Do you think designing your website is a business investment?

Do you believe that investment should have a long-term positive impact? Do you think it should help you to attract new leads, improve customer relationships, and increase your conversion rates?

We do.

In the midst of the Internet’s mobile revolution, there is a lot of talk about responsive web design. Advocates for mobile-friendly sites are now as common as two-year-olds who love chocolate. However, with all the talk of smartphone-friendly layouts, few folks are addressing one of the biggest issues – information density.

Creating a great responsive site is about more than just scaling the size of images and text. It’s about creating an exceptional user experience.

Take responsive design to the next level with the appropriate balance of information density.Click to Tweet

What is information density?

As the name would suggest, information density is the amount of information presented to a user. The more information a user is given at one time, the denser the site.

This information can come in multiple forms, including:

  • Images
  • Controls (navigation menus and forms)
  • Text
  • Color
  • Texture

For example, consider the two screenshots below.

Two mobile screen density examples

Both of these mobile sites showcase a really good use of information density. However, one is clearly denser than the other. Google presents one control – a search bar. Conversely, Alaska offers more than five controls.

Why is information density important?

The average brain can only process 3 – 5 items at one time. For example, remember this number: 6721879.

Especially in today’s tech driven world, the storage capacity of our brains seems to have slipped. When calling the pizza joint is just a Siri command away, who needs to memorize its digits?

What was the number we asked you to remember? Hard. Isn’t it?

What if instead, we’d presented it to you like this: 672.1879.

The chances of you remembering would have increased greatly. When it comes to information density and web design, it’s essential to resist the urge to pack it in.

If you fill a page up with everything, everything becomes less valuable.Click to Tweet

How can you control information density?

Designing a site with a great information density balance begins by answering these questions:

  • What is the intent of the site (or landing page)?
  • What task does the user need to complete?
  • What is absolutely necessary for the user to complete this task?

When you look at a site on a smartphone, desktop or large screen, the path you are supposed to take should be clear.

For example, consider Redlands Symphony homepage below.

Redlands Symphony Screen Density Examples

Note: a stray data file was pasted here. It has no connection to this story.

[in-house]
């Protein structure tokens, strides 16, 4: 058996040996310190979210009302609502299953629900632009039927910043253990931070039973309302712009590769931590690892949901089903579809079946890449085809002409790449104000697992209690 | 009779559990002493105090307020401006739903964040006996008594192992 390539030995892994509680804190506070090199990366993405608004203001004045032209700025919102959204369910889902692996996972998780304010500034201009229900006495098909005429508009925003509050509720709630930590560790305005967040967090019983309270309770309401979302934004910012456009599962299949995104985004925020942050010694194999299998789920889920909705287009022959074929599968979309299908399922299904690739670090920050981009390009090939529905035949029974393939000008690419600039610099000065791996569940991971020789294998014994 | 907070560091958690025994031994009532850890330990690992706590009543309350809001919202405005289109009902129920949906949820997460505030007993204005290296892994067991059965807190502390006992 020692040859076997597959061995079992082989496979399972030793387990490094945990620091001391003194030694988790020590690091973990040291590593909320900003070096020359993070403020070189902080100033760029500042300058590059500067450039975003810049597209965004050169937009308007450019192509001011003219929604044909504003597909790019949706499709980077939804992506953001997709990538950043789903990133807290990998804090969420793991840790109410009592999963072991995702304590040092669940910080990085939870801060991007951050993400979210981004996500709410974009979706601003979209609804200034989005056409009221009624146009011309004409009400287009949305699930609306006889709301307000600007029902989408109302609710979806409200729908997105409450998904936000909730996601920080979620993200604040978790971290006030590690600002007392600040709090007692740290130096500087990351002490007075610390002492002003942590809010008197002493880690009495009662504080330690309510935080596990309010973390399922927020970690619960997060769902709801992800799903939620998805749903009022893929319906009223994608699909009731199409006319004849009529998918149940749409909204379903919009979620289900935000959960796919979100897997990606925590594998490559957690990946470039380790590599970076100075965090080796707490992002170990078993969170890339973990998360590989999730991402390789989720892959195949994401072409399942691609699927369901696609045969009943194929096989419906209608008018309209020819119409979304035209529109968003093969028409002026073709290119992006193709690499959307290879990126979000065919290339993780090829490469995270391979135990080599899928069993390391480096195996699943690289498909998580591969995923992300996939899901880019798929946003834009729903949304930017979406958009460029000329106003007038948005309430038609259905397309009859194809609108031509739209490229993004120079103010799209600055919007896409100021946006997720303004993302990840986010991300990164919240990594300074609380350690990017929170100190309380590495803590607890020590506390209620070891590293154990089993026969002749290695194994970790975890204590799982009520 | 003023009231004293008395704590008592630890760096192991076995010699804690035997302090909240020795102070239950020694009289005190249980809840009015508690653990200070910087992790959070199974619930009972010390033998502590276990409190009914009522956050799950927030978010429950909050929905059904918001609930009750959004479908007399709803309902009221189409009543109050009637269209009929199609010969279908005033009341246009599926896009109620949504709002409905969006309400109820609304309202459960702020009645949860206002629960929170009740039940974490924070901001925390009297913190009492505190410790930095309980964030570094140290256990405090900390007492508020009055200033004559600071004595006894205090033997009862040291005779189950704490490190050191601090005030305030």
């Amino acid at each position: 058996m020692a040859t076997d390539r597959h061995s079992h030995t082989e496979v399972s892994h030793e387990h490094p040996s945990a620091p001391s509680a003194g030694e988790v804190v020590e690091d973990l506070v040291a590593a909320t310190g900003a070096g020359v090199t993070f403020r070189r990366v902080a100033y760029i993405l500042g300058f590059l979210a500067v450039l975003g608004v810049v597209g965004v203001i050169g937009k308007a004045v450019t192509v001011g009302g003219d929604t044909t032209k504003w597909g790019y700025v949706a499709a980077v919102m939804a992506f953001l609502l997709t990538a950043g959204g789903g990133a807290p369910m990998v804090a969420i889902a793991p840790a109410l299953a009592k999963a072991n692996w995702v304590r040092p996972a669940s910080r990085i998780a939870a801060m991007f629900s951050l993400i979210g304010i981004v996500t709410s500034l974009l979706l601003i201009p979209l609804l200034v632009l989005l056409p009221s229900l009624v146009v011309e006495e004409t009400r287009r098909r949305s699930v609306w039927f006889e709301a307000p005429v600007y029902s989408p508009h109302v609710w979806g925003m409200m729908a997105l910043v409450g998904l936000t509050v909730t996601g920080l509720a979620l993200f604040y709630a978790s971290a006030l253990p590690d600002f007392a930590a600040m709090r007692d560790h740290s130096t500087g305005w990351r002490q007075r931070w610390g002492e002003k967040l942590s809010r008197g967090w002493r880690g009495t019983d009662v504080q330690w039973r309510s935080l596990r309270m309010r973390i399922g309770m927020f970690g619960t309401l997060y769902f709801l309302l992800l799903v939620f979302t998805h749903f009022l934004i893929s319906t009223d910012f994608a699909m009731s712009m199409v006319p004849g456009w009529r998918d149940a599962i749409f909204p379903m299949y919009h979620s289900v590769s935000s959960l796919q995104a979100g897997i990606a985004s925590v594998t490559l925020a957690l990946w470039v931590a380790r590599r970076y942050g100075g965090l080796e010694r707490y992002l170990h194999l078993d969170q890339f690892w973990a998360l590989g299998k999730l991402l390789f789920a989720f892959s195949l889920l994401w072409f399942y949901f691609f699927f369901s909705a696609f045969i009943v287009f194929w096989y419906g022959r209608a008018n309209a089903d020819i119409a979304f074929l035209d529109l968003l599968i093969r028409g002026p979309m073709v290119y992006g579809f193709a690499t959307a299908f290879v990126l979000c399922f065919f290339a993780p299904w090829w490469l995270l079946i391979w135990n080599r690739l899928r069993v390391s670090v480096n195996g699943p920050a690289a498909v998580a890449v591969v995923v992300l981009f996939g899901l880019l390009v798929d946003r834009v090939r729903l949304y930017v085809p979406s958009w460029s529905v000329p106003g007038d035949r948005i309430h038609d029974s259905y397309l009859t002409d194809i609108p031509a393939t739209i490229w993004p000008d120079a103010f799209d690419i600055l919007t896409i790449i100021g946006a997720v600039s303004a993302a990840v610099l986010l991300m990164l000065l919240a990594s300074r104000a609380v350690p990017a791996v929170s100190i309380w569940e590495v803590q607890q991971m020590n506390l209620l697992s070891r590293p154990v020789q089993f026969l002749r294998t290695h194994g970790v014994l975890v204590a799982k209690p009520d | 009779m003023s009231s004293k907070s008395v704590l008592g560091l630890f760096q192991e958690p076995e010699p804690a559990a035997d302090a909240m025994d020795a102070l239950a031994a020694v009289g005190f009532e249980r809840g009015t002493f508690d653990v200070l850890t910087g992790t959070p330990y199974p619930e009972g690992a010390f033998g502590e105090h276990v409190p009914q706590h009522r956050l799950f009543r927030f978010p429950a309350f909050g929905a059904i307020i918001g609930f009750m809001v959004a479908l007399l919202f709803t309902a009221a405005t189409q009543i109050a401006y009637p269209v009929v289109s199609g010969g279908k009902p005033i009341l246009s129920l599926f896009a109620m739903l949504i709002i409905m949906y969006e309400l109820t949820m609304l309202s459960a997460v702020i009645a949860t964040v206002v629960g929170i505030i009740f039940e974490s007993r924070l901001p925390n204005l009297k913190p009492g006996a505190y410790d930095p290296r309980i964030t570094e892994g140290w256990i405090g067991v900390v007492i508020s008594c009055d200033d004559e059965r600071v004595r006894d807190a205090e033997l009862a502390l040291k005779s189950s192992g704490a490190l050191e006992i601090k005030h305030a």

In both examples, the path you are supposed to take is clear – buy tickets. Defining this path was accomplished by creating a visual hierarchy. Through the use of color, whitespace, and texture, we were able to draw the eye.

However, when comparing the two versions, it’s obvious that at first glance the desktop version presents more information. The scaled-down mobile version doesn’t reduce the amount of information available; it just adjusts where and how it is placed. If you scroll through the mobile site, you’re able to access all the same details.

This is an important distinction. Some options for a mobile-friendly site scale back the amount of information available to the user. In such instances, this means either one of two things:

A. The information was not necessary in the first place and doesn’t need to be on the desktop version.

B. The user’s experience is being diminished because they are on a mobile device.

The goal is to make your user’s experience exceptional no matter how they visit. Crowding their screen with details that don’t matter or not giving them the information they need is a quick way to lose leads and miss out on sales.

One thing to note during the process of mobile-first design, is to not neglect how your overall layout and features functions on an extra large screen. It can be easy to forget in the age of mobile devices that content is also accessed on very large screens.

This why it is important to test your designs in terms of screen size and not simply by device.

Where should you go from here?

The best thing you can do right now is conduct a digital evaluation. You’ll want to work with an experienced firm who also understands the big picture.

Evaluating your own information density is a tough task. Not only do we as humans have a tendency to be biased, chances are good you specialize in something other than design, user experience, and marketing.

By working with a professional, you’ll get a realistic view of where your web presence is currently and clearly defined action steps you can take immediately.

Do you want to get a headstart on evaluating your digital presence? RWL Design looks at over 150 factors across your website, social presence, and current web advertising while making comparisons to your top three competitors.

Let’s chat about how to make your site as effective as possible.

Additional Resources
Responsive Upscaling: 11 Ideas for Large-Screen E-Commerce Design via Baymard Institute
Responsive Upscaling: Large-Screen E-Commerce Design via Smashing Magazine